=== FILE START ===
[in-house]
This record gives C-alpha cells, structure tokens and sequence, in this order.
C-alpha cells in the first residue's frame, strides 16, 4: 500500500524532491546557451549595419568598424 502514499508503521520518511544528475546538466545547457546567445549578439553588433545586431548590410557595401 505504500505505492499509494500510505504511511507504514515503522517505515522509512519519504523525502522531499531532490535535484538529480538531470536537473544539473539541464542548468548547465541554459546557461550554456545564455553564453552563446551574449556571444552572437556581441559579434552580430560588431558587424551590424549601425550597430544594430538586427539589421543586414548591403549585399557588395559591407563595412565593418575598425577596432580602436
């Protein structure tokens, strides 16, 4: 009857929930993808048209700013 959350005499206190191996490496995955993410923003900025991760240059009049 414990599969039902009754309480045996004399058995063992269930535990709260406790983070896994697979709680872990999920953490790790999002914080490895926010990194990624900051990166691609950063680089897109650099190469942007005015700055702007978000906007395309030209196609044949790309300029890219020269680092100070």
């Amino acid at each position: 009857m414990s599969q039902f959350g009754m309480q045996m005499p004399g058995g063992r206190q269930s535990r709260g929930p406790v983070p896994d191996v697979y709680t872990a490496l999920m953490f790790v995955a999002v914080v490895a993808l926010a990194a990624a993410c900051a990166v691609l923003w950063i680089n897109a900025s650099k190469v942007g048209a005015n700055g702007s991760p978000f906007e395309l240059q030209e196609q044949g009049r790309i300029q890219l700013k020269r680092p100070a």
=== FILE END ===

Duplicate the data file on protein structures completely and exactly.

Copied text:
[in-house]
This record gives C-alpha cells, structure tokens and sequence, in this order.
C-alpha cells in the first residue's frame, strides 16, 4: 500500500524532491546557451549595419568598424 502514499508503521520518511544528475546538466545547457546567445549578439553588433545586431548590410557595401 505504500505505492499509494500510505504511511507504514515503522517505515522509512519519504523525502522531499531532490535535484538529480538531470536537473544539473539541464542548468548547465541554459546557461550554456545564455553564453552563446551574449556571444552572437556581441559579434552580430560588431558587424551590424549601425550597430544594430538586427539589421543586414548591403549585399557588395559591407563595412565593418575598425577596432580602436
């Protein structure tokens, strides 16, 4: 009857929930993808048209700013 959350005499206190191996490496995955993410923003900025991760240059009049 414990599969039902009754309480045996004399058995063992269930535990709260406790983070896994697979709680872990999920953490790790999002914080490895926010990194990624900051990166691609950063680089897109650099190469942007005015700055702007978000906007395309030209196609044949790309300029890219020269680092100070």
């Amino acid at each position: 009857m414990s599969q039902f959350g009754m309480q045996m005499p004399g058995g063992r206190q269930s535990r709260g929930p406790v983070p896994d191996v697979y709680t872990a490496l999920m953490f790790v995955a999002v914080v490895a993808l926010a990194a990624a993410c900051a990166v691609l923003w950063i680089n897109a900025s650099k190469v942007g048209a005015n700055g702007s991760p978000f906007e395309l240059q030209e196609q044949g009049r790309i300029q890219l700013k020269r680092p100070a």